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I have a C code in long file that is compiled using cc. But when I tried to compile on gcc it gives error. I took that particular code in small program and try to compile on cc but it failed over there.

Here is source:

#include <stdio.h>
int main (int argc, char **argv)
     char unsigned   FileName[100];
     char            test[100];
     FileName[strstr(FileName,test) - FileName] = 0;   
     return 0;

This line is causing the problem: FileName[strstr(FileName,test) - FileName] = 0;

error on CC is :

"foo.c", line 10: operands have incompatible types:
         int "-" pointer to unsigned char

and on gcc is :

foo.c:10: error: invalid operands to binary - Both are same.

But when I compile original file on CC it compiled and just give a warning. Like this:

"dbtprc.c", line 643: warning: argument #1 is incompatible with prototype:
        prototype: pointer to const char : "/usr/include/iso/string_iso.h", line 133
        argument : pointer to unsigned char
"dbtprc.c", line 643: warning: improper pointer subtraction

Can you please help why here it is giving warning "improper pointer subtraction" and sample program it is showing error?

share|improve this question
What is bar and foo pointing to? – Sadiq Mar 29 '11 at 16:37
That's a horrible test, by the way. – karlphillip Mar 29 '11 at 16:40
First off, as Acme mentioned, neither bar or foo point to anything. Second, you're trying to subtract a char* from a char*? – Ricardo Ferreira Mar 29 '11 at 16:40
strstr can return null – fazo Mar 29 '11 at 16:55
test is not initialized. You should initialize it. – pmg Mar 29 '11 at 17:08
up vote 1 down vote accepted

Don't you missed to include <string.h> ??

If yes, the prototype of strsrt is guessed and by default it returns an int, hence the invalid pointer operation.

Otherwise, it appears that the signedness mismatch is the cause of the warning/error. Use a (char*)cast before the two occurence of your table and it will go.

share|improve this answer
Thank you for reply.Yes, you are partially right. Adding string.h on CC, it works and gives warning. But on GCC it still complaining for the same – QMG Mar 29 '11 at 16:51
Please tell ,Alternate to do the same? – QMG Mar 29 '11 at 17:07
Alternate to do what ? Are you trying to avoid casts ? – Laurent G Mar 29 '11 at 17:10
thank you casting solve the problem on gcc – QMG Mar 30 '11 at 8:24

Is there anything called Array Arithmetic in C? Read this:

Arrays are not Pointers.

And see how to use strstr().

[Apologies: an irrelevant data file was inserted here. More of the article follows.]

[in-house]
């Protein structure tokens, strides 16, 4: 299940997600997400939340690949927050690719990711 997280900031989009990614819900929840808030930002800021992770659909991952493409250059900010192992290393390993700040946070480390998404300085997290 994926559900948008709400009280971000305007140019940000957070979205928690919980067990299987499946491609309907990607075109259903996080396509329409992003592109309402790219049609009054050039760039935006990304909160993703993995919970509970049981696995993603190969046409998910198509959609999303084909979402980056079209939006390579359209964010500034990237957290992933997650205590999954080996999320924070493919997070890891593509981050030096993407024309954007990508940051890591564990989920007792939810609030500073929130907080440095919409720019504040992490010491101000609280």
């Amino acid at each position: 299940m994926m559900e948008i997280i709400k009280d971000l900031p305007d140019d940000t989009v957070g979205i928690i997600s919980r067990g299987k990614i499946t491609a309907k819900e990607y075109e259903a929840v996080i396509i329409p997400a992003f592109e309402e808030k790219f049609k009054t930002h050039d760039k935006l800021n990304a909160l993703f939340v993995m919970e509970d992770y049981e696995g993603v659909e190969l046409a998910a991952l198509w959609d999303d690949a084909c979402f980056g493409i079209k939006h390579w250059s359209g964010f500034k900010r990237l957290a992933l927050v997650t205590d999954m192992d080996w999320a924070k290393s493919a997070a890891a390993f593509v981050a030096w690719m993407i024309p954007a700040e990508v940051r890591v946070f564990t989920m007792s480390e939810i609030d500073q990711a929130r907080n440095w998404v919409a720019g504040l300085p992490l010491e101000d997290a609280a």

share|improve this answer
Thank you for reply. Besides this Arrays are not pointer but the issue is CC is compiling a piece of code and GCC is not compiling same source. So why is it happening ? – QMG Mar 29 '11 at 17:02
void * bar;
void * foo;
foo = bar + 1;

That's undefined behaviour, right there! You are referring to a memory location that wasn't even allocated.


Now you have another problem: even though you sucessfully declared both arrays, you failed to clean/initialize them. Only god knows what strstr() will return to you.

The problem you have compiling this code is that strstr() takes 2 const char* and you defined Filename as unsigned: char unsigned FileName[100];

char *strstr(const char *haystack, const char *needle);

share|improve this answer
Updated answer. Even if you fix the type of Filename, you still need to #include <string.h> on your file. Even though all of this will get your code compiled, I doubt it will do anything good. – karlphillip Mar 29 '11 at 16:59
Thank you karl for your help. Adding <string.h> solve the problem on CC but on GCC it still there. – QMG Mar 29 '11 at 17:00
Dear I just have to compile it :) – QMG Mar 29 '11 at 17:03
The 2nd tip was to define Filename appropriately: char FileName[100]; since strstr() does not take unsigned. Have you done that? – karlphillip Mar 29 '11 at 17:04
It's important to all of us that you accept the answer that solved your problem. Good luck. And if you have another problem, please ask another question on a different thread. – karlphillip Mar 29 '11 at 17:05

An error or a warning is not much different, just showing how serious the compiler believes the issue is.

But why do you use unsigned char for the filename? That's in conflict with strstr which only handles char*, both for its parameter and return type.

That's what the compilers try to tell you, in different ways.

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